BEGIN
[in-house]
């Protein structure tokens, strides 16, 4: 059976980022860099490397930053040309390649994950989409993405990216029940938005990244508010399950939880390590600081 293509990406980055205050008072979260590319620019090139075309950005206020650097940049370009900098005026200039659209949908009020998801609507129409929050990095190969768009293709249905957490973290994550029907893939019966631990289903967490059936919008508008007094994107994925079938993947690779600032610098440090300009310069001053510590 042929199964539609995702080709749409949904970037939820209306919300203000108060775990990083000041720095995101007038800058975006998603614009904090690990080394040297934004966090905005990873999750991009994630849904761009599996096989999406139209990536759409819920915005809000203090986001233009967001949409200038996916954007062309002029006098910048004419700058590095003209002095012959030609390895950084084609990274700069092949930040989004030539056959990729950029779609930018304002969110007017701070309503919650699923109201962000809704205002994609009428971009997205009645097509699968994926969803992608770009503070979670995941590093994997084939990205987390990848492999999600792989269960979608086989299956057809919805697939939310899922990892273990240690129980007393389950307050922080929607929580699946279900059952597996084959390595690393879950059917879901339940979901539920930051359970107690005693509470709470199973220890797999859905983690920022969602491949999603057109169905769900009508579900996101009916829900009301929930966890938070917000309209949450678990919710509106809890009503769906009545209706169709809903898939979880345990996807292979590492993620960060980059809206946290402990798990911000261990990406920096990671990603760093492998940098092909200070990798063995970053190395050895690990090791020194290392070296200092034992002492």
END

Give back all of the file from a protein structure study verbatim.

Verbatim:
[in-house]
């Protein structure tokens, strides 16, 4: 059976980022860099490397930053040309390649994950989409993405990216029940938005990244508010399950939880390590600081 293509990406980055205050008072979260590319620019090139075309950005206020650097940049370009900098005026200039659209949908009020998801609507129409929050990095190969768009293709249905957490973290994550029907893939019966631990289903967490059936919008508008007094994107994925079938993947690779600032610098440090300009310069001053510590 042929199964539609995702080709749409949904970037939820209306919300203000108060775990990083000041720095995101007038800058975006998603614009904090690990080394040297934004966090905005990873999750991009994630849904761009599996096989999406139209990536759409819920915005809000203090986001233009967001949409200038996916954007062309002029006098910048004419700058590095003209002095012959030609390895950084084609990274700069092949930040989004030539056959990729950029779609930018304002969110007017701070309503919650699923109201962000809704205002994609009428971009997205009645097509699968994926969803992608770009503070979670995941590093994997084939990205987390990848492999999600792989269960979608086989299956057809919805697939939310899922990892273990240690129980007393389950307050922080929607929580699946279900059952597996084959390595690393879950059917879901339940979901539920930051359970107690005693509470709470199973220890797999859905983690920022969602491949999603057109169905769900009508579900996101009916829900009301929930966890938070917000309209949450678990919710509106809890009503769906009545209706169709809903898939979880345990996807292979590492993620960060980059809206946290402990798990911000261990990406920096990671990603760093492998940098092909200070990798063995970053190395050895690990090791020194290392070296200092034992002492």